One way to explore refuges is to create tiny ones. These can be made from shadow boxes, in a bookcase, by furnishing a doll house or even by tucking “fairy houses” made of natural materials into secret spots in the woods. The tiny rooms I made include an antique shop, a fall kitchen (I could not resist adding hoarded toilet paper), a room at an inn, a Chinese restaurant scene, a Japanese tea ceremony in progress, and a weaver’s workshop. For the last one, I experimented with placing various objects in an acrylic display cube and taking photos of the arrangement in my garden.
Imagine you are a member of a troupe of players in the Middle Ages who wander from town to town providing entertainment. It is time to develop some fresh material to present to the hard-working town folk, but the players have wandered far that day and are tired.
Suddenly there are soft tones coming from the woods. Following the music leads to a glade where someone is playing a tongue drum like the one above tapping it with her fingers. She says, “Here all are seen, and all visions are honored. You found me because magical musical fishpond story telling called out to you.”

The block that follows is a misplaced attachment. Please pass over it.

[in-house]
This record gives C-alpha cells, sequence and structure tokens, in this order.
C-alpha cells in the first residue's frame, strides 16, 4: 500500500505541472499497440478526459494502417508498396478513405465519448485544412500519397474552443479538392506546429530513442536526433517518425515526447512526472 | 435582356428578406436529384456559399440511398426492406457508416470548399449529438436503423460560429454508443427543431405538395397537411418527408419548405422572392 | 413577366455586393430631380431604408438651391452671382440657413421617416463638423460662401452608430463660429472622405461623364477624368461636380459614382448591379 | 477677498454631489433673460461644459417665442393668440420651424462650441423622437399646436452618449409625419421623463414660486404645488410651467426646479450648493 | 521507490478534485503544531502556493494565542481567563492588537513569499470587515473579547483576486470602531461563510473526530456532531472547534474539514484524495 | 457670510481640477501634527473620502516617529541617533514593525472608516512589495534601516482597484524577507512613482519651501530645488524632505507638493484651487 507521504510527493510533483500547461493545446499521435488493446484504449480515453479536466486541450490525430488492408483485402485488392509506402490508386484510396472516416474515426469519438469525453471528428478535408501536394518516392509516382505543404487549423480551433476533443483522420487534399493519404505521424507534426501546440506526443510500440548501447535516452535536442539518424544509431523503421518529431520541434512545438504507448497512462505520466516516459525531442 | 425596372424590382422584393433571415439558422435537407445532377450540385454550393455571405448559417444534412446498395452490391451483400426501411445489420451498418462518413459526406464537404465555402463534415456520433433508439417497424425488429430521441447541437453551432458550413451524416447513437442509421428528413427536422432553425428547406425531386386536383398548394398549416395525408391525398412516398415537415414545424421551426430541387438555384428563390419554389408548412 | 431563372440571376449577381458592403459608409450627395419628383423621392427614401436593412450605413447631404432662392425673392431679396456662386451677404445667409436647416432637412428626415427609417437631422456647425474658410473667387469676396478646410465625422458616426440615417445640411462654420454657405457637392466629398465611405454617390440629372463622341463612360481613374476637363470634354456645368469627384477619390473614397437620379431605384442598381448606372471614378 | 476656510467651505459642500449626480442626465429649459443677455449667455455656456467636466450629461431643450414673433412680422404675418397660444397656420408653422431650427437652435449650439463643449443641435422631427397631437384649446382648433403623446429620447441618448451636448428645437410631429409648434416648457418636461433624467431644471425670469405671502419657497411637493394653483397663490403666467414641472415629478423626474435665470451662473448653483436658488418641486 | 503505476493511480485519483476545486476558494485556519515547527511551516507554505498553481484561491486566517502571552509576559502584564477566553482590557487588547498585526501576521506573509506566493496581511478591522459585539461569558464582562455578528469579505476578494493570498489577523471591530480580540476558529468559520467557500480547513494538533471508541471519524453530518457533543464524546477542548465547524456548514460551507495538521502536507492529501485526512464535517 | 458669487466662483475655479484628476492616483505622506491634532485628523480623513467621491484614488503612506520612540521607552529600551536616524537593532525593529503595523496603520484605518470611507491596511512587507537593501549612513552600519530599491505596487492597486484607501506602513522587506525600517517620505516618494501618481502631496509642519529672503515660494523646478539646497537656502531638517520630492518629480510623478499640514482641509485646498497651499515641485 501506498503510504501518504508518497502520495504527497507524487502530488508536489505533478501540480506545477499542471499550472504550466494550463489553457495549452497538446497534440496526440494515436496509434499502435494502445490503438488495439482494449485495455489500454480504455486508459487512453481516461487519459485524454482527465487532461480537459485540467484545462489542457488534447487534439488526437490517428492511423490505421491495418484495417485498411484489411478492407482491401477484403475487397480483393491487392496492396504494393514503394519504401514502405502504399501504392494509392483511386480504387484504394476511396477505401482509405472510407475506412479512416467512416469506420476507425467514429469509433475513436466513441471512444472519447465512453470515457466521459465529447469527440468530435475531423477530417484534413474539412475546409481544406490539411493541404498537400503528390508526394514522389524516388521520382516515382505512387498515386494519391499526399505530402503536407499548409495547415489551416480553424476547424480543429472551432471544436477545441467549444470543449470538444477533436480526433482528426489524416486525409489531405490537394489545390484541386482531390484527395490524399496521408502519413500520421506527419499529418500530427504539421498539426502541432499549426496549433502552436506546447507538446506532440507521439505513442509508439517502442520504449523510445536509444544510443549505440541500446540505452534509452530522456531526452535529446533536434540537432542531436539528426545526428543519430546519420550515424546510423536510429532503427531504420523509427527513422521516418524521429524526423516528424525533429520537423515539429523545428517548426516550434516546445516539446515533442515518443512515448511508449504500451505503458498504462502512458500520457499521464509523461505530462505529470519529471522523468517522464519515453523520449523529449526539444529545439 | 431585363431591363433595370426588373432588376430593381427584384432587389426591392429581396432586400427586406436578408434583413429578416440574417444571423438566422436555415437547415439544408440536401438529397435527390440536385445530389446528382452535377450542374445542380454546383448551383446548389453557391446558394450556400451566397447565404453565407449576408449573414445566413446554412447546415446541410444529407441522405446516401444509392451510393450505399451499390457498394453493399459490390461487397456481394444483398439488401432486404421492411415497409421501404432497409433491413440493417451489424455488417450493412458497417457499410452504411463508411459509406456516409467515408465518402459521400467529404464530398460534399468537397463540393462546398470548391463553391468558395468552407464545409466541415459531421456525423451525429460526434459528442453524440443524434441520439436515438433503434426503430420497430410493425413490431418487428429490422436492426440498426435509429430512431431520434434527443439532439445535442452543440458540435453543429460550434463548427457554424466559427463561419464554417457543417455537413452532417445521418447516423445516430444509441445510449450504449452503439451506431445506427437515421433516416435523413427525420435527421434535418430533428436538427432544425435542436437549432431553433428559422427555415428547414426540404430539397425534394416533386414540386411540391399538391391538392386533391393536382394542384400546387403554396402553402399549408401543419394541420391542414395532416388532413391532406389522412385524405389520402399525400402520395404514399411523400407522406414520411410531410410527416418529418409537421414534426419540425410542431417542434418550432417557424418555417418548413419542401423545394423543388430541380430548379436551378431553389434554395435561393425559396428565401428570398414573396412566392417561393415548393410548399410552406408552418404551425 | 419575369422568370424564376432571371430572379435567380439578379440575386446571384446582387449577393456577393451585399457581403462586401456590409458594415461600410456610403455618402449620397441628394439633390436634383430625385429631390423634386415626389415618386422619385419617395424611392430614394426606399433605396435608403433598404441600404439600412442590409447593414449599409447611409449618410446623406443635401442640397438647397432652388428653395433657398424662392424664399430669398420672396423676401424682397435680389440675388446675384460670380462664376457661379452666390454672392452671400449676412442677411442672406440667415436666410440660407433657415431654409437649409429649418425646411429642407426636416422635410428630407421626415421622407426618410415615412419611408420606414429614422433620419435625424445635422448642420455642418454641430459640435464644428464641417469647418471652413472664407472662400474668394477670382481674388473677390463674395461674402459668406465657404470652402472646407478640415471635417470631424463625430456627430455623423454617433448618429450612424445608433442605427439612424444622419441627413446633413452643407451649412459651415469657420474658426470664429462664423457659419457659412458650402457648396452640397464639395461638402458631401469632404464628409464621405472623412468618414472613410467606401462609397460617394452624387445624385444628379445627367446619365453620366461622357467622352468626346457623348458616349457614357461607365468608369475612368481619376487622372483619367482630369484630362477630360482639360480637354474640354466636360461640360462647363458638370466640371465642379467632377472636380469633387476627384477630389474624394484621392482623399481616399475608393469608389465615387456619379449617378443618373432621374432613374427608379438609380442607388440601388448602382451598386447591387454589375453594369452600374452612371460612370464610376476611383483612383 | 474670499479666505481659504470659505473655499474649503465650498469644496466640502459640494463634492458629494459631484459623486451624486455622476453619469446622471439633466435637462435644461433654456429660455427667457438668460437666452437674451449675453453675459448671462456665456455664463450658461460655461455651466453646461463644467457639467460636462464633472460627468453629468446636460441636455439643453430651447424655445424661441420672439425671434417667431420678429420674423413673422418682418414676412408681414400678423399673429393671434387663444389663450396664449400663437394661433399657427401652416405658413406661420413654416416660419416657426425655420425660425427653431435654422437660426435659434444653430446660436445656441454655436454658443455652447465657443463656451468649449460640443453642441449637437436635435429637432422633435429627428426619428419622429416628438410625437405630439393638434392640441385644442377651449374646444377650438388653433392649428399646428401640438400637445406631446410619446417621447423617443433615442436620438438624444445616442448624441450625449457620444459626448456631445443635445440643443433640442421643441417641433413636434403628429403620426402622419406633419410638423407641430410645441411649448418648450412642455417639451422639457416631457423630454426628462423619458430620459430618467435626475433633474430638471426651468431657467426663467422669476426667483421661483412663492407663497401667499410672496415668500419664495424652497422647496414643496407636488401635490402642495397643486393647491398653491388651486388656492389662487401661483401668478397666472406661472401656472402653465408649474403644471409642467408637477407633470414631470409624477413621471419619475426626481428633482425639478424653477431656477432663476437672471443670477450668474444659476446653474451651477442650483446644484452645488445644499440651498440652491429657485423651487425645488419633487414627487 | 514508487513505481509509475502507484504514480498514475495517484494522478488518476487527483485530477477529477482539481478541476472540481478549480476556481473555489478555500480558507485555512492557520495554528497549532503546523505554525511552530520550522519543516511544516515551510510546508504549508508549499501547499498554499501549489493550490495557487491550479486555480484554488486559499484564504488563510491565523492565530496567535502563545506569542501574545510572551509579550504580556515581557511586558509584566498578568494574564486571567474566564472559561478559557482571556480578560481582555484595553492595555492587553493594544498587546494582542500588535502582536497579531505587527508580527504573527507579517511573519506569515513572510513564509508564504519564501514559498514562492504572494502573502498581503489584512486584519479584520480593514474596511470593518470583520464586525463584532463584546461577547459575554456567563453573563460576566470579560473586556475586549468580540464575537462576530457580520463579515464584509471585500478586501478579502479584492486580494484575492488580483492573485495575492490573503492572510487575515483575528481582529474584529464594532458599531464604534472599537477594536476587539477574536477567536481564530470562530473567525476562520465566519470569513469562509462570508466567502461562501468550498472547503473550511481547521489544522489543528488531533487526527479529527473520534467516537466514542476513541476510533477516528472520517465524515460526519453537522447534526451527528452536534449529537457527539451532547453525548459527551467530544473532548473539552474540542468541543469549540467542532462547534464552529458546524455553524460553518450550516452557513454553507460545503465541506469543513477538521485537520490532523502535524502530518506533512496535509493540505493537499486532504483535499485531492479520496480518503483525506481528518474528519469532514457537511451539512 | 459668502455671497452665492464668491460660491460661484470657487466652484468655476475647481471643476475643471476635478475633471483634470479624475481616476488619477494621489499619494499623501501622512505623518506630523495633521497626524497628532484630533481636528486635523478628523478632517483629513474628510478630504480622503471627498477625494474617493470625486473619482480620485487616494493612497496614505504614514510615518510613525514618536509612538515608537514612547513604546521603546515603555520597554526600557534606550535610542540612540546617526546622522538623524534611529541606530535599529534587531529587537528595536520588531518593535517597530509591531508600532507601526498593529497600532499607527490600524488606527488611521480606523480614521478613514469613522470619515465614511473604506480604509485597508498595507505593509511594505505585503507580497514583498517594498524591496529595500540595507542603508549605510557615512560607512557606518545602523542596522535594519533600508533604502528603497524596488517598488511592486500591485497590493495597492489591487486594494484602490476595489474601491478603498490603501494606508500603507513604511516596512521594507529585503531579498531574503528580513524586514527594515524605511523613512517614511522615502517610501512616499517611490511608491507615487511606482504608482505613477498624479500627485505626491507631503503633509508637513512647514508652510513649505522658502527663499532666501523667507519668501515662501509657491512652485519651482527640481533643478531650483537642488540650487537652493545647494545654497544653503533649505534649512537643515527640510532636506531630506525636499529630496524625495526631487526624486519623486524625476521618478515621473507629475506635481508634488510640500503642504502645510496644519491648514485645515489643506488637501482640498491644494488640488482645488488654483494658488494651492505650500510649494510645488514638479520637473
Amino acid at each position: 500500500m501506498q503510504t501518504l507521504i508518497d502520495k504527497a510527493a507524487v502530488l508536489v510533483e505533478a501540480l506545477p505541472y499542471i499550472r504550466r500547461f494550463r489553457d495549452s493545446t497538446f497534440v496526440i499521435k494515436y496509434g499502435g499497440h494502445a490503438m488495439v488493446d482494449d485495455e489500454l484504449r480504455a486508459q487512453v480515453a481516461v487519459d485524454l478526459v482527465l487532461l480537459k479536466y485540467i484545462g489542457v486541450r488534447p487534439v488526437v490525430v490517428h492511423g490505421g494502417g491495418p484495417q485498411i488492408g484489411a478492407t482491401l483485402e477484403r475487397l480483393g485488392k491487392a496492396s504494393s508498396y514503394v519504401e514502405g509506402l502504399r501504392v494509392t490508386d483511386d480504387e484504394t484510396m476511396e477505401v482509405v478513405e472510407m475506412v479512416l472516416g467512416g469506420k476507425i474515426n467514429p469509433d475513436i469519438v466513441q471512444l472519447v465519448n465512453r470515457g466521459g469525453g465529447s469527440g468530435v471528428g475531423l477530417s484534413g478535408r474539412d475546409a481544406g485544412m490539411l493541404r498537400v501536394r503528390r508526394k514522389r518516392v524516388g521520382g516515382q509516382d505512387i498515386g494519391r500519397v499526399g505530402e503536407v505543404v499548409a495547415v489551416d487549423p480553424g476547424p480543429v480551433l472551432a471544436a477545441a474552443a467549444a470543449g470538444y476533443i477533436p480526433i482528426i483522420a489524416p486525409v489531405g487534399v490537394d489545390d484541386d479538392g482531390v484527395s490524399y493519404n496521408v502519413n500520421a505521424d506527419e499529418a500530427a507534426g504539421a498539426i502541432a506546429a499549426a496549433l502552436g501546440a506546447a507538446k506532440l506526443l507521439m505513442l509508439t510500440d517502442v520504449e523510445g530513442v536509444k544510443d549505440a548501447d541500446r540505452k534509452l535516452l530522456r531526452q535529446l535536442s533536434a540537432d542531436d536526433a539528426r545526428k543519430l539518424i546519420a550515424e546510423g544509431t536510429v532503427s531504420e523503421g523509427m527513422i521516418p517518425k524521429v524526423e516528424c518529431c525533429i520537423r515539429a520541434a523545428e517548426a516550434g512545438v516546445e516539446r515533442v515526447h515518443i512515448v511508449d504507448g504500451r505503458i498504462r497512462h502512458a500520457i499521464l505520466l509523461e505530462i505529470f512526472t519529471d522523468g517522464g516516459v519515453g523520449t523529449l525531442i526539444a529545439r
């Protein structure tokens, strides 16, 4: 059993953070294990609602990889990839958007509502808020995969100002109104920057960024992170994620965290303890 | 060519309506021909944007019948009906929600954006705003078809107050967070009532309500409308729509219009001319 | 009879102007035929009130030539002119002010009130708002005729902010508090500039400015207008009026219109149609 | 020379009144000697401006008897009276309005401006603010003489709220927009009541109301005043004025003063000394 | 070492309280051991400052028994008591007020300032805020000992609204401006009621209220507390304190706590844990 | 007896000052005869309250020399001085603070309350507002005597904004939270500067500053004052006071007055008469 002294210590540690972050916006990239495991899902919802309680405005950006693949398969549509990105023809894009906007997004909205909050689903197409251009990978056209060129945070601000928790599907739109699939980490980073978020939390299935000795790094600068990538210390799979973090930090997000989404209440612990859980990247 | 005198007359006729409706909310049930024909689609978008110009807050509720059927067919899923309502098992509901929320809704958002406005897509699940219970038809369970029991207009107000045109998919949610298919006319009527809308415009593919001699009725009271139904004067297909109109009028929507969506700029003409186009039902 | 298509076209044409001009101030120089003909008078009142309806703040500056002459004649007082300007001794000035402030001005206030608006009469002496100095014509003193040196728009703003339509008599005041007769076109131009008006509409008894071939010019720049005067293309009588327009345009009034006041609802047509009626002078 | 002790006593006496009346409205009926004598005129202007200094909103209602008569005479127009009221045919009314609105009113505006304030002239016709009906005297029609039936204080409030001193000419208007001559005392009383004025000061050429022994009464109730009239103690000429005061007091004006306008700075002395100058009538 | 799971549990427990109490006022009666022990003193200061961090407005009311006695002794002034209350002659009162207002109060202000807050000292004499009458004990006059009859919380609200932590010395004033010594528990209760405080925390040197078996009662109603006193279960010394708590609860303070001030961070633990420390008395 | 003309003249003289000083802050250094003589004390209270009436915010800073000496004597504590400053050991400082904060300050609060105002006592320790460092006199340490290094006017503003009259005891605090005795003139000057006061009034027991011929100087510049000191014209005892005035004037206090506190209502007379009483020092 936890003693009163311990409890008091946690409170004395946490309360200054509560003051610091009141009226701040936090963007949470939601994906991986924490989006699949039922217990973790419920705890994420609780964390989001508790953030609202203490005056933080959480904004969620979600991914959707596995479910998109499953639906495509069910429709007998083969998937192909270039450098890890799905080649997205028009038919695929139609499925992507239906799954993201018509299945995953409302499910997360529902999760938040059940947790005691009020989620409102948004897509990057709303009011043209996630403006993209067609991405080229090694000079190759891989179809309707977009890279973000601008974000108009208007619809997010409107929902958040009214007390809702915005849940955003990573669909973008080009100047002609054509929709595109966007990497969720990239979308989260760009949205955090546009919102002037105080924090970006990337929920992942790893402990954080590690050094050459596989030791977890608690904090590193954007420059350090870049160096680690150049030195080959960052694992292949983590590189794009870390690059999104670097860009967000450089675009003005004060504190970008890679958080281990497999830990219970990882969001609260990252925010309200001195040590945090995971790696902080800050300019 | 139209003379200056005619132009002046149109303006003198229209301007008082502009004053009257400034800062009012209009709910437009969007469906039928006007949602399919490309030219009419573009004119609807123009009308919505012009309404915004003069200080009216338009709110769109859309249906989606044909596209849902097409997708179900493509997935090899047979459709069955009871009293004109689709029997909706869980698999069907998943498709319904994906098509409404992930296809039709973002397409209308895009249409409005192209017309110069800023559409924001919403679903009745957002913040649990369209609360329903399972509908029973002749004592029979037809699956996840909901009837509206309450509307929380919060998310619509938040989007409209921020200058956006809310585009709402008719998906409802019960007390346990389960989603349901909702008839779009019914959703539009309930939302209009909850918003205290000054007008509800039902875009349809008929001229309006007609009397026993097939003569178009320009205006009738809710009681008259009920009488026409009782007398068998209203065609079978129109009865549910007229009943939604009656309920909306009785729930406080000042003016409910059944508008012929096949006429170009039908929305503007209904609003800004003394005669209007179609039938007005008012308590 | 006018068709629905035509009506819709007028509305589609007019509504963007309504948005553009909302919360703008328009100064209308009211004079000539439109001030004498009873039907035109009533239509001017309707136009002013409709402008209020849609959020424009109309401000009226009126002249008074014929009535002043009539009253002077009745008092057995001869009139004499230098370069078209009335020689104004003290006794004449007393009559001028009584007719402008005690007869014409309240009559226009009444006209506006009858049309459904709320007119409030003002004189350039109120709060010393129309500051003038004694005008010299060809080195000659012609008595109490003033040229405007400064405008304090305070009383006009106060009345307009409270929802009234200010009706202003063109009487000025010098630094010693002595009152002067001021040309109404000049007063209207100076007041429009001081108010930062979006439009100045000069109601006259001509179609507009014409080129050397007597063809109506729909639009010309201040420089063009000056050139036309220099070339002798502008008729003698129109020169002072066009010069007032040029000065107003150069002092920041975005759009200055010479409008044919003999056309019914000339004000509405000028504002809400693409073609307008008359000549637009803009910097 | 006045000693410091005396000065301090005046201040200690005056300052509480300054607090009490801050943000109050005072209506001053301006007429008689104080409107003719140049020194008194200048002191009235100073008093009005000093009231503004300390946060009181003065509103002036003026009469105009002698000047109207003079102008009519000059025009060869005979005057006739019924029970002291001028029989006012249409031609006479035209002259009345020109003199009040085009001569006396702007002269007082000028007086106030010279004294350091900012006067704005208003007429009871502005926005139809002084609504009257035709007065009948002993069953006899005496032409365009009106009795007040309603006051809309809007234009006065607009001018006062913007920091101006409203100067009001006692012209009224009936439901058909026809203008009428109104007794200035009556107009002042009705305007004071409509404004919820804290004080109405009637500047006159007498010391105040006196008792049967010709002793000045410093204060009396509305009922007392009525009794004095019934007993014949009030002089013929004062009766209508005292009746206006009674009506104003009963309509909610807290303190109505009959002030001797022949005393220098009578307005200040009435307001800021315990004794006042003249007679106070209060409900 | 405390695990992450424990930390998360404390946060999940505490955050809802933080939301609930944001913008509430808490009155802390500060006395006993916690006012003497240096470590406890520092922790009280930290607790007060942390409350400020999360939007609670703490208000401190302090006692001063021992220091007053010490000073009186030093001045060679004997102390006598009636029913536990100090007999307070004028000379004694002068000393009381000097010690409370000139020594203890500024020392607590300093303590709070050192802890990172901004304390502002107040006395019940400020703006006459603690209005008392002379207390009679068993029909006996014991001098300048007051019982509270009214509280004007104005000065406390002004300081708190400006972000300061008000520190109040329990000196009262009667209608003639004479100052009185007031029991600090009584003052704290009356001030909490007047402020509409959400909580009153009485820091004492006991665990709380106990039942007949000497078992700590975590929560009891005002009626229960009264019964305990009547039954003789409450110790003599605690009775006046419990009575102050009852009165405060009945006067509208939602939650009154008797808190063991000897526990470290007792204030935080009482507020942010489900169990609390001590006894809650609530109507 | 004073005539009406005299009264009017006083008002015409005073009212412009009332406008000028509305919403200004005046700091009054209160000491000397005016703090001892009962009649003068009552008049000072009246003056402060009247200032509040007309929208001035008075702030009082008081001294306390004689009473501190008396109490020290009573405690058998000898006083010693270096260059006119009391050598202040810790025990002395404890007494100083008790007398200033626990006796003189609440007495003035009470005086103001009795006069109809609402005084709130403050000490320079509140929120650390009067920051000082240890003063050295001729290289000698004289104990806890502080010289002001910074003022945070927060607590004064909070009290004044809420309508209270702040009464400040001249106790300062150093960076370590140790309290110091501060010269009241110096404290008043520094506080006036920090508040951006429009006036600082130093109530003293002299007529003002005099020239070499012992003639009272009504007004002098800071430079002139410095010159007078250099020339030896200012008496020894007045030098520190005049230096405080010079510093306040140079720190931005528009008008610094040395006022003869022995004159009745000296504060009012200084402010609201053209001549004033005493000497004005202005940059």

This muse, for that is her calling, explains that her role is to inspire – she can be serious, silly, or even outlandish at times. You and the others are to weave a story. Playing the fish pond expresses the feelings of your imaginary characters. She warns them the fish can swim away if the players do not respect the ancient tradition of weaving stories with the power to heal.
Children naturally take to this kind of creative play. Adults can forget how powerful a radiant refuge it can be. Imagination is a gift that can bring us into contact with dreams, talents and aspirations. It can enlarge and ease us no matter the circumstances. So often we are lost in the pragmatic details of life, forgetting all of us are fully capable of creating joy and magic.